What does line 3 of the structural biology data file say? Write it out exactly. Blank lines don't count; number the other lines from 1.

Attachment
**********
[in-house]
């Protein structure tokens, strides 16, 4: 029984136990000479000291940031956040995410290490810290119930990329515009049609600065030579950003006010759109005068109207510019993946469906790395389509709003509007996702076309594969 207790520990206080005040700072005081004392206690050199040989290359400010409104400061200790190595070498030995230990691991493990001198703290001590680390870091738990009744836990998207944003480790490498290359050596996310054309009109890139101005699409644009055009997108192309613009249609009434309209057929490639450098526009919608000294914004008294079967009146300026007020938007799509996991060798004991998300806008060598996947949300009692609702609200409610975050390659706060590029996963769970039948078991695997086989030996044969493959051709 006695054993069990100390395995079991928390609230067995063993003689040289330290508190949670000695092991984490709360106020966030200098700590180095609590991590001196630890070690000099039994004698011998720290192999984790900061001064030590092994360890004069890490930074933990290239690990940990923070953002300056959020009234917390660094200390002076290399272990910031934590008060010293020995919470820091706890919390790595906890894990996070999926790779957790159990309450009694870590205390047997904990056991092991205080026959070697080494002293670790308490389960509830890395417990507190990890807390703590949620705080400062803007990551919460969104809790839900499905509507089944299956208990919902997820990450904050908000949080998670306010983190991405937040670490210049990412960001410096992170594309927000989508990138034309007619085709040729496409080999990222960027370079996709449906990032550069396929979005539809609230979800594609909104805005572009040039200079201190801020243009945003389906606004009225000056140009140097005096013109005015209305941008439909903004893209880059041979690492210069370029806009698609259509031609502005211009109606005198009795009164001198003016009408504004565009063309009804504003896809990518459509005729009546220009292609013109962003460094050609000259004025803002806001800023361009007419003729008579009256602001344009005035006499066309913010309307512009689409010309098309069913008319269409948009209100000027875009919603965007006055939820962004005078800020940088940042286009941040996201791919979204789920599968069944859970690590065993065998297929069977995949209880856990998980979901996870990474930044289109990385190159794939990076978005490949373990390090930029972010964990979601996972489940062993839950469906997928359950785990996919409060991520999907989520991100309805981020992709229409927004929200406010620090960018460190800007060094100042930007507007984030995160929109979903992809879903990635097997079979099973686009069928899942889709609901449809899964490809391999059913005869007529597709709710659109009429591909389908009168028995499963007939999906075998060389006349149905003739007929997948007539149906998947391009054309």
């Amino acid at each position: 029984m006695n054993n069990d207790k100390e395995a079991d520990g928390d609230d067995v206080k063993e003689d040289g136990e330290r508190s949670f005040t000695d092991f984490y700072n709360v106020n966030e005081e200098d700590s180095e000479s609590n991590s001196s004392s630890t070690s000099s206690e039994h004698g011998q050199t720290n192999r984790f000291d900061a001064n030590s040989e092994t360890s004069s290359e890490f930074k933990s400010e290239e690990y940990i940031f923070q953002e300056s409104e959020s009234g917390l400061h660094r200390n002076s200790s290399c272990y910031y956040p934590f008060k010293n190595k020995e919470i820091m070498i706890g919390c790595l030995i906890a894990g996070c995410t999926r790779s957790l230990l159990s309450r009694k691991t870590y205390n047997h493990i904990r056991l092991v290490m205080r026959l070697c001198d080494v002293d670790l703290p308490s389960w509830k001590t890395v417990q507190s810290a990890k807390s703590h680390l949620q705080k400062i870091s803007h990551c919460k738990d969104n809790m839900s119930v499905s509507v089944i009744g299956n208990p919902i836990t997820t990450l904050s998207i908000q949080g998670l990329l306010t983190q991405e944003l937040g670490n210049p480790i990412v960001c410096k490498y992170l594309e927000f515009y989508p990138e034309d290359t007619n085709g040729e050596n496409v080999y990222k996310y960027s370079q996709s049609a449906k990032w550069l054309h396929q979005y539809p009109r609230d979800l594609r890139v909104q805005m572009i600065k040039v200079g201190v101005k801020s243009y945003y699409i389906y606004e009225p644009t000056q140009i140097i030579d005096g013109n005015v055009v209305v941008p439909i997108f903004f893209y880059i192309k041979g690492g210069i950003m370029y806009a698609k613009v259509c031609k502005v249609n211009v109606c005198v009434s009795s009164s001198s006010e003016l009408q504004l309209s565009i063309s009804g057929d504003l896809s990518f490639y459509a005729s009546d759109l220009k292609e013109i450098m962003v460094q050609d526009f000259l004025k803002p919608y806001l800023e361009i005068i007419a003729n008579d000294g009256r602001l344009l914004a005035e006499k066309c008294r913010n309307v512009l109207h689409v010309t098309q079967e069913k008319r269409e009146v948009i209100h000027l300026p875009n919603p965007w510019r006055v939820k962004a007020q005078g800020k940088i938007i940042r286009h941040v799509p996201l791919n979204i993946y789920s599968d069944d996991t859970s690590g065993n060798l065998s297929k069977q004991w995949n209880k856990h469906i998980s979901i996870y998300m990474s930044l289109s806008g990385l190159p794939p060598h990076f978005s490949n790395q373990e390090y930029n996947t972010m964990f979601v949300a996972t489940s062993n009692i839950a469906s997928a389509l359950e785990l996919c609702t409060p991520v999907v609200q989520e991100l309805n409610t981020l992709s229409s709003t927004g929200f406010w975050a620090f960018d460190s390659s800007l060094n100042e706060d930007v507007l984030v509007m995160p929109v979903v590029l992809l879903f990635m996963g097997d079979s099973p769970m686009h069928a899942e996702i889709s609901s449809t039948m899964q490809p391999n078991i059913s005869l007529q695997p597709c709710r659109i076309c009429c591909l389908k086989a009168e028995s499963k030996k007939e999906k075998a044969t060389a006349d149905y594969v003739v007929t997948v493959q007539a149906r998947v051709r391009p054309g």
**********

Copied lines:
């Amino acid at each position: 029984m006695n054993n069990d207790k100390e395995a079991d520990g928390d609230d067995v206080k063993e003689d040289g136990e330290r508190s949670f005040t000695d092991f984490y700072n709360v106020n966030e005081e200098d700590s180095e000479s609590n991590s001196s004392s630890t070690s000099s206690e039994h004698g011998q050199t720290n192999r984790f000291d900061a001064n030590s040989e092994t360890s004069s290359e890490f930074k933990s400010e290239e690990y940990i940031f923070q953002e300056s409104e959020s009234g917390l400061h660094r200390n002076s200790s290399c272990y910031y956040p934590f008060k010293n190595k020995e919470i820091m070498i706890g919390c790595l030995i906890a894990g996070c995410t999926r790779s957790l230990l159990s309450r009694k691991t870590y205390n047997h493990i904990r056991l092991v290490m205080r026959l070697c001198d080494v002293d670790l703290p308490s389960w509830k001590t890395v417990q507190s810290a990890k807390s703590h680390l949620q705080k400062i870091s803007h990551c919460k738990d969104n809790m839900s119930v499905s509507v089944i009744g299956n208990p919902i836990t997820t990450l904050s998207i908000q949080g998670l990329l306010t983190q991405e944003l937040g670490n210049p480790i990412v960001c410096k490498y992170l594309e927000f515009y989508p990138e034309d290359t007619n085709g040729e050596n496409v080999y990222k996310y960027s370079q996709s049609a449906k990032w550069l054309h396929q979005y539809p009109r609230d979800l594609r890139v909104q805005m572009i600065k040039v200079g201190v101005k801020s243009y945003y699409i389906y606004e009225p644009t000056q140009i140097i030579d005096g013109n005015v055009v209305v941008p439909i997108f903004f893209y880059i192309k041979g690492g210069i950003m370029y806009a698609k613009v259509c031609k502005v249609n211009v109606c005198v009434s009795s009164s001198s006010e003016l009408q504004l309209s565009i063309s009804g057929d504003l896809s990518f490639y459509a005729s009546d759109l220009k292609e013109i450098m962003v460094q050609d526009f000259l004025k803002p919608y806001l800023e361009i005068i007419a003729n008579d000294g009256r602001l344009l914004a005035e006499k066309c008294r913010n309307v512009l109207h689409v010309t098309q079967e069913k008319r269409e009146v948009i209100h000027l300026p875009n919603p965007w510019r006055v939820k962004a007020q005078g800020k940088i938007i940042r286009h941040v799509p996201l791919n979204i993946y789920s599968d069944d996991t859970s690590g065993n060798l065998s297929k069977q004991w995949n209880k856990h469906i998980s979901i996870y998300m990474s930044l289109s806008g990385l190159p794939p060598h990076f978005s490949n790395q373990e390090y930029n996947t972010m964990f979601v949300a996972t489940s062993n009692i839950a469906s997928a389509l359950e785990l996919c609702t409060p991520v999907v609200q989520e991100l309805n409610t981020l992709s229409s709003t927004g929200f406010w975050a620090f960018d460190s390659s800007l060094n100042e706060d930007v507007l984030v509007m995160p929109v979903v590029l992809l879903f990635m996963g097997d079979s099973p769970m686009h069928a899942e996702i889709s609901s449809t039948m899964q490809p391999n078991i059913s005869l007529q695997p597709c709710r659109i076309c009429c591909l389908k086989a009168e028995s499963k030996k007939e999906k075998a044969t060389a006349d149905y594969v003739v007929t997948v493959q007539a149906r998947v051709r391009p054309g």